I also never claimed to be an expert on anything, only to be better informed than an idiot like you.

And a dumbass like you has yet to explain anything, to me or anyone else. All you've done is carry on crying about how you're sure she cheated despite the testing she underwent, just because you're an idiot who doesn't understand training or competing.

But kudos for yet another post where you deftly managed to avoid anything intelligent. Well done.
  • 1 1
I explained to you how to use HER past metrics to prove if there are sudden jumps and or spikes in performance. And what do you do? You go bring up other riders again.

It's simple math, albeit a tedious process. You could prove her performances were or were not suspicious with that method.

No one claim she definitely cheated. But we are allowed to speculate on the topic without having you dancing about as the thought police. Honestly, you seem psychologically unwell.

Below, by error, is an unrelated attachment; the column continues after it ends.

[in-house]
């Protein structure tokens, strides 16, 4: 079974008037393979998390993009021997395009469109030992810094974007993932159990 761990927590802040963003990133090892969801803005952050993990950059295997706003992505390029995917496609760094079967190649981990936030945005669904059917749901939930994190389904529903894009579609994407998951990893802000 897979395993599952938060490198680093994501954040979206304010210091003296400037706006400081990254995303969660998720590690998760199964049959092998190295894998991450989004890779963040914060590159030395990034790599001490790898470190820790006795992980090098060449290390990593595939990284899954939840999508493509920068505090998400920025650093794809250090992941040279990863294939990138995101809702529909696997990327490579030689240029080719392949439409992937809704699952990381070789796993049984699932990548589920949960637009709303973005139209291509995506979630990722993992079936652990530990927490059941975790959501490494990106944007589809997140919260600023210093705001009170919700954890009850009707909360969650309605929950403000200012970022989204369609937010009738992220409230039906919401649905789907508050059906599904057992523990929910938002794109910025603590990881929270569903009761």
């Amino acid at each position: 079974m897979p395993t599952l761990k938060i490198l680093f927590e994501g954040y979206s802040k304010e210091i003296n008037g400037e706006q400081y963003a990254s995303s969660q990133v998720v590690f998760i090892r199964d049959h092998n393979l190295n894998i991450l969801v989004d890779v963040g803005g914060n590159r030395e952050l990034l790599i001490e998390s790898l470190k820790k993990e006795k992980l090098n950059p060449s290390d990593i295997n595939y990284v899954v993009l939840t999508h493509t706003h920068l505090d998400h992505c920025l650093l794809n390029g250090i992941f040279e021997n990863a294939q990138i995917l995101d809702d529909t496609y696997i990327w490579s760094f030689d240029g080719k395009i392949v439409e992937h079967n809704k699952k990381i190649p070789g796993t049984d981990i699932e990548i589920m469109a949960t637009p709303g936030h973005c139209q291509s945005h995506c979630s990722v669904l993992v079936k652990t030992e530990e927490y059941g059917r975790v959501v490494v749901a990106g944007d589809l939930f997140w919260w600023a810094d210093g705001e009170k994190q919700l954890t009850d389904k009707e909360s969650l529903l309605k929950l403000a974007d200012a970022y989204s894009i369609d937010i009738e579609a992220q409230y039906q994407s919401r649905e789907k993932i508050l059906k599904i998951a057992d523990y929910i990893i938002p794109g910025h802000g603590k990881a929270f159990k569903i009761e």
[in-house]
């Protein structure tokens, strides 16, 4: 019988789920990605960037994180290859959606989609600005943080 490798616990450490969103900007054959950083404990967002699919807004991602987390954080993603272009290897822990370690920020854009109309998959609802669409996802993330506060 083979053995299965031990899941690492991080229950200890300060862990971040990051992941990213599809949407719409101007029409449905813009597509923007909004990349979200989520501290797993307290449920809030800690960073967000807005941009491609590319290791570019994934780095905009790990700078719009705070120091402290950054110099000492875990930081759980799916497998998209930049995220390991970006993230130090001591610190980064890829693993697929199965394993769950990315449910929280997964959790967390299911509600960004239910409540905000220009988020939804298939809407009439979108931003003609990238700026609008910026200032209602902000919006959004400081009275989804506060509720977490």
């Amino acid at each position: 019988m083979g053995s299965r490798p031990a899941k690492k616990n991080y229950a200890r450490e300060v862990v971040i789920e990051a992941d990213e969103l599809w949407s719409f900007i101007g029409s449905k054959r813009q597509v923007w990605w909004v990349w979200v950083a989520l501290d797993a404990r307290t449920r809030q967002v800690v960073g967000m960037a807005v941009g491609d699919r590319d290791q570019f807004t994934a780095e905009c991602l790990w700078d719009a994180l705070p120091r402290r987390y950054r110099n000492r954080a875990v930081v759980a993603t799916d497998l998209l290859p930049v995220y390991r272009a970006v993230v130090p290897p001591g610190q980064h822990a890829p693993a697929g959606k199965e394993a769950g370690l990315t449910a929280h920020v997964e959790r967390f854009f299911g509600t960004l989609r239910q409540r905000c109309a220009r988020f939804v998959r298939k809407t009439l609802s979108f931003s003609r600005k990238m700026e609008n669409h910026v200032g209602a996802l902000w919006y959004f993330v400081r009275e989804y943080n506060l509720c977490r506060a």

• 1 1
1. No, actually you didn't say anything about her past performance... you went on a little sookfest about "extraordinary" performances and "metrics of past performances" but you're really on a win streak as far as saying stupid shit without any intelligence sneaking in!

2. Her past performances, while consistently excellent and supportive of current performances, aren't relevant since this was her first year at the elite level and all her past performances were as an under 23.

3. Good of you to let us know that you're as uneducated in psychology as you are in competitive cycling and doping, but not sure how that's relevant. You've thoroughly proven your elite idiot status and there's really no need to continue working so hard to demonstrate just how deficient your intellect is, but you do you lil buddy... Tell us more about who's doping just because their results are too impressive for no talent hack like you to comprehend.
  • 1 1